Haberstroh: Give me Clint Capela if I can’t pick Embiid again. The Swiss big man will be catching lobs every other play now that lob god Chris Paul is in the fold. As a 22-year-old, Capela placed fifth in the NBA in dunks last season while playing just 23.9 minutes per game. You’re looking at DeAndre Jordan 2.0. If he can beef up and defend at a high-level, watch out.

Adams: Joel Embiid’s per-minute production is so off the charts that even if he averages only 28 minutes and plays 60 games, he’d still be a top-30 player. Remember, the 76ers outscored teams by more than three points per 100 possessions with him on the floor last season while posting a defensive rating that would have led the league. The list of players who can make that type of profound impact is short.

MacMahon: Embiid is the easy answer. Capela requires much more projection, but a young, springy big man who knows his role couldn’t ask for a better situation than he’s in with the Rockets. Capela accepts that his offensive duties consist of screening, rolling, finishing and rebounding — and he excels at those tasks. He’ll get easy buckets by the bunches playing with James Harden and Chris Paul, and the respect he commands as an above-the-rim threat will be a critical element for an elite offense. Capela, 22, is still developing defensively, but he has the tools to be a premier rim protector.


4. Who is the most underrated player so far?

Holmes: This is a tough one, but I’ll go with Booker at No. 61. I’m not saying he should be in the top 10 next season, but given his mighty leap forward in production from his freshman to sophomore seasons, and expectations that he’ll continue to rise, I could easily see him 20 spots higher.

Haberstroh: Carmelo Anthony. I used to think he was one of the most overrated players in the NBA. Now? He’s better than this ranking. He played in a toxic atmosphere in which the GM was openly antagonizing him and forcing him to play in a broken system. Put Melo in Houston and watch his stock soar into the top 25.

Pelton: Al Horford. Because he didn’t put up impressive scoring (14.0 PPG) and rebounding (6.8 RPG) numbers last season, I think Horford’s value to the Celtics was overlooked. His playmaking was incredibly valuable, he can defend in the paint and on the perimeter and he was probably Boston’s best player in the playoffs. I’d have him 5-10 spots higher than No. 41.

MacMahon: Was Phil Jackson part of our panel? I’m trying to figure out how Carmelo Anthony came in at No. 64 behind much less accomplished small forwards. Melo has flaws, but he’s still one of the best pure scorers in the league. Nitpick his efficiency if you want, but at least acknowledge the challenges that come with playing in such a dysfunctional atmosphere. If he gets his wish of getting traded to Houston, where he’d get great looks created for him, Anthony will thrive.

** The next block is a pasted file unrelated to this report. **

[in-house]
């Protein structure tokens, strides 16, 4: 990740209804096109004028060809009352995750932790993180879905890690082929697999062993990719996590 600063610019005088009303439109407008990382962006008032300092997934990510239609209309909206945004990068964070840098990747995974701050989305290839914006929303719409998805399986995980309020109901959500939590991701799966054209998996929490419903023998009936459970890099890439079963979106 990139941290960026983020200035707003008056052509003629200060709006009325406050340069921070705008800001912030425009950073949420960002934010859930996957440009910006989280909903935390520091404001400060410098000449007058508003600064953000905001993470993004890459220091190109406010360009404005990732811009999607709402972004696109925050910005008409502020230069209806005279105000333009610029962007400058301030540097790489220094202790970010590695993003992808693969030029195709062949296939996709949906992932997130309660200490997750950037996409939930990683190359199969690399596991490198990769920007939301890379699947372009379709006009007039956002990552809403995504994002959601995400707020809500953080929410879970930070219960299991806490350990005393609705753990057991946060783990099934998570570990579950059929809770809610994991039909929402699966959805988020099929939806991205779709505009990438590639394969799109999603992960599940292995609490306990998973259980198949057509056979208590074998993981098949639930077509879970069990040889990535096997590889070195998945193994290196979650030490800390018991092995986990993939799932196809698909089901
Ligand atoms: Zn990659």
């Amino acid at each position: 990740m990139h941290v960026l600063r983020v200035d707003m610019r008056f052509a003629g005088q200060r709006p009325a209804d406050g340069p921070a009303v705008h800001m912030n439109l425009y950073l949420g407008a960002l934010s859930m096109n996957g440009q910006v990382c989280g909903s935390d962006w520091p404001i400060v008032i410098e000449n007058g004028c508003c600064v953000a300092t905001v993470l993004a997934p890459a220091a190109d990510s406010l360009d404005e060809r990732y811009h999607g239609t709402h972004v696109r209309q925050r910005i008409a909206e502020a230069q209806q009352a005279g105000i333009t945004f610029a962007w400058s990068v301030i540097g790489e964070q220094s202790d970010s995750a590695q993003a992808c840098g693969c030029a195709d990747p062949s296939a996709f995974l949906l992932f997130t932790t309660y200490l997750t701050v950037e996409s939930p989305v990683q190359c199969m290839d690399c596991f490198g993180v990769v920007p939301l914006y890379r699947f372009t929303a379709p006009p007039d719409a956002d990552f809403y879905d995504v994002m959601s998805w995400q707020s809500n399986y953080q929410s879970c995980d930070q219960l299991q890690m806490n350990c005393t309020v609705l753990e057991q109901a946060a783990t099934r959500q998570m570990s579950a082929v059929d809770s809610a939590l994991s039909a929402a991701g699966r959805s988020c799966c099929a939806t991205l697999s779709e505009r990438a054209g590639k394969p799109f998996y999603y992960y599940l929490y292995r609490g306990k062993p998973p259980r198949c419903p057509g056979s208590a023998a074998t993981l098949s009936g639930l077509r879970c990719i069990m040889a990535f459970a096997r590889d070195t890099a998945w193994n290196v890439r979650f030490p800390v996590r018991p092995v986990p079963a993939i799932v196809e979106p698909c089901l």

Adams: Brook Lopez at No. 51 seems about 20-25 spots too low. There’s a stigma associated with Lopez that he’s a complete defensive liability, even though he held opponents to a lower field-goal percentage at the rim than Hassan Whiteside last season. He’s the NBA’s best stretch-5 and is a perfect fit in Los Angeles as he’ll draw opposing centers away from the rim for Julius Randle‘s bulldozing tactics and directly benefit from Lonzo Ball’s playmaking.


5. Who will help the Cavs more next season: No. 33 Isaiah Thomas or No. 38 Jae Crowder?

MacMahon: Crowder will make more of an impact in the regular season, much of which Thomas could likely to miss as he recovers from his hip injury. But nobody in Cleveland cares all that much about the regular season. For the Cavs to make their fourth straight NBA Finals, they’ll probably need a healthy Thomas delivering clutch baskets in the playoffs. Here’s betting that happens.

Haberstroh: Jae Crowder. If Thomas was healthy or we had any semblance of a timetable for his return, this would be an easy pick. Alas, I’m going to side with Crowder, who can actually play now. Crowder will help store LeBron’s energy on the defensive end while giving him an elite 3-point target alongside Kevin Love and JR Smith.

Adams: The regular season almost doesn’t matter for Cleveland so I’m approaching this question as who will help them more in a postseason run. We all know Thomas can score, but his playmaking will shine surrounded by all those shooters. LeBron James is no longer the only real playmaker on the roster who can get Kevin Love, Kyle Korver, JR Smith and Channing Frye cooking from the outside.

Holmes: I’ll say Crowder simply because Thomas’ hip remains such a big question mark and, as the saying goes, the most important ability is availability. And beyond questions about when Thomas returns to action, it’s not clear if he’ll be able to return to his form of last season. Given that, Crowder, an impact player in his own right, wins by default.

Pelton: Given what we know about the state of Thomas’ health, probably Crowder. It’s looking unlikely that Thomas will play anything close to 82 games during the regular season, and we also don’t know whether Thomas will be at full strength when he does play. Given the breadth of Crowder’s contributions and the important role he’ll play in Cleveland, if Thomas is at less than 100 percent Crowder is more valuable.